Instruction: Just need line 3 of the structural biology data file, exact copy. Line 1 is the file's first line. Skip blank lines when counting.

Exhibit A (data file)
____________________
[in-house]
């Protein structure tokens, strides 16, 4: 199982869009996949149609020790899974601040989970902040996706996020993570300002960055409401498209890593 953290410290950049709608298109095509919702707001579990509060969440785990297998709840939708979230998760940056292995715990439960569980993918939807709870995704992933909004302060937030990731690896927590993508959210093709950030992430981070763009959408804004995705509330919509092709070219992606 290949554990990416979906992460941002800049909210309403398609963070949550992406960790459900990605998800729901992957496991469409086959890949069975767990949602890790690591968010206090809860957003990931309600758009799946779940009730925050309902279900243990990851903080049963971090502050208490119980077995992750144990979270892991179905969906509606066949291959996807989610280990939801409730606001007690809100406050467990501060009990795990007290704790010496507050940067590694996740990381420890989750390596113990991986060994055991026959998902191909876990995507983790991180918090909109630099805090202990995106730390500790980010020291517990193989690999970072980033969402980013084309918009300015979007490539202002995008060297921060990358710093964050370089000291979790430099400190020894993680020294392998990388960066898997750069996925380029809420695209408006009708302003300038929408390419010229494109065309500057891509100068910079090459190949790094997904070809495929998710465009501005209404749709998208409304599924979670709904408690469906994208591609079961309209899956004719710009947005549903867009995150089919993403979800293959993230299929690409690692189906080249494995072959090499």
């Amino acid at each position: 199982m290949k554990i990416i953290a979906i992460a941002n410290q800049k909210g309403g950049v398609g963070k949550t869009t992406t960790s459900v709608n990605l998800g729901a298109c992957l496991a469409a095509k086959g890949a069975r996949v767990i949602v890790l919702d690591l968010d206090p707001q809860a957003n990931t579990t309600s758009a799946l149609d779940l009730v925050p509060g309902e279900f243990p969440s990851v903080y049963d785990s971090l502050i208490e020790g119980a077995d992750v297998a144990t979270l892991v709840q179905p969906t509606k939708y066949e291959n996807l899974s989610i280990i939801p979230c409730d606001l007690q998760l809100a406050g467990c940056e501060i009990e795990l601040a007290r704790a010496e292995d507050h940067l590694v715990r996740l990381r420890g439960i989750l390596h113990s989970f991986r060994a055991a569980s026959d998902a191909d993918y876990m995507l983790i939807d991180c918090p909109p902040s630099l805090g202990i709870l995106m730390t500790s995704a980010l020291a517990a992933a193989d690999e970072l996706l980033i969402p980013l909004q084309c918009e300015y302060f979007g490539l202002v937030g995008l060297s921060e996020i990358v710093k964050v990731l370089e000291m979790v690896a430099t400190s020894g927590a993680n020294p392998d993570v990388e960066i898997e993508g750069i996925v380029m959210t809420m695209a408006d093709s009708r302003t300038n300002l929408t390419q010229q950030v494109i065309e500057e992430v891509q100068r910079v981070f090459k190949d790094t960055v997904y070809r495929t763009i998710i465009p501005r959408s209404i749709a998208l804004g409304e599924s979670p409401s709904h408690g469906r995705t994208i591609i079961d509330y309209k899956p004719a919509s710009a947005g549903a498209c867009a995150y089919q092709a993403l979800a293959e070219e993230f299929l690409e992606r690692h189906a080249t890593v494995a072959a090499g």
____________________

């Amino acid at each position: 199982m290949k554990i990416i953290a979906i992460a941002n410290q800049k909210g309403g950049v398609g963070k949550t869009t992406t960790s459900v709608n990605l998800g729901a298109c992957l496991a469409a095509k086959g890949a069975r996949v767990i949602v890790l919702d690591l968010d206090p707001q809860a957003n990931t579990t309600s758009a799946l149609d779940l009730v925050p509060g309902e279900f243990p969440s990851v903080y049963d785990s971090l502050i208490e020790g119980a077995d992750v297998a144990t979270l892991v709840q179905p969906t509606k939708y066949e291959n996807l899974s989610i280990i939801p979230c409730d606001l007690q998760l809100a406050g467990c940056e501060i009990e795990l601040a007290r704790a010496e292995d507050h940067l590694v715990r996740l990381r420890g439960i989750l390596h113990s989970f991986r060994a055991a569980s026959d998902a191909d993918y876990m995507l983790i939807d991180c918090p909109p902040s630099l805090g202990i709870l995106m730390t500790s995704a980010l020291a517990a992933a193989d690999e970072l996706l980033i969402p980013l909004q084309c918009e300015y302060f979007g490539l202002v937030g995008l060297s921060e996020i990358v710093k964050v990731l370089e000291m979790v690896a430099t400190s020894g927590a993680n020294p392998d993570v990388e960066i898997e993508g750069i996925v380029m959210t809420m695209a408006d093709s009708r302003t300038n300002l929408t390419q010229q950030v494109i065309e500057e992430v891509q100068r910079v981070f090459k190949d790094t960055v997904y070809r495929t763009i998710i465009p501005r959408s209404i749709a998208l804004g409304e599924s979670p409401s709904h408690g469906r995705t994208i591609i079961d509330y309209k899956p004719a919509s710009a947005g549903a498209c867009a995150y089919q092709a993403l979800a293959e070219e993230f299929l690409e992606r690692h189906a080249t890593v494995a072959a090499g």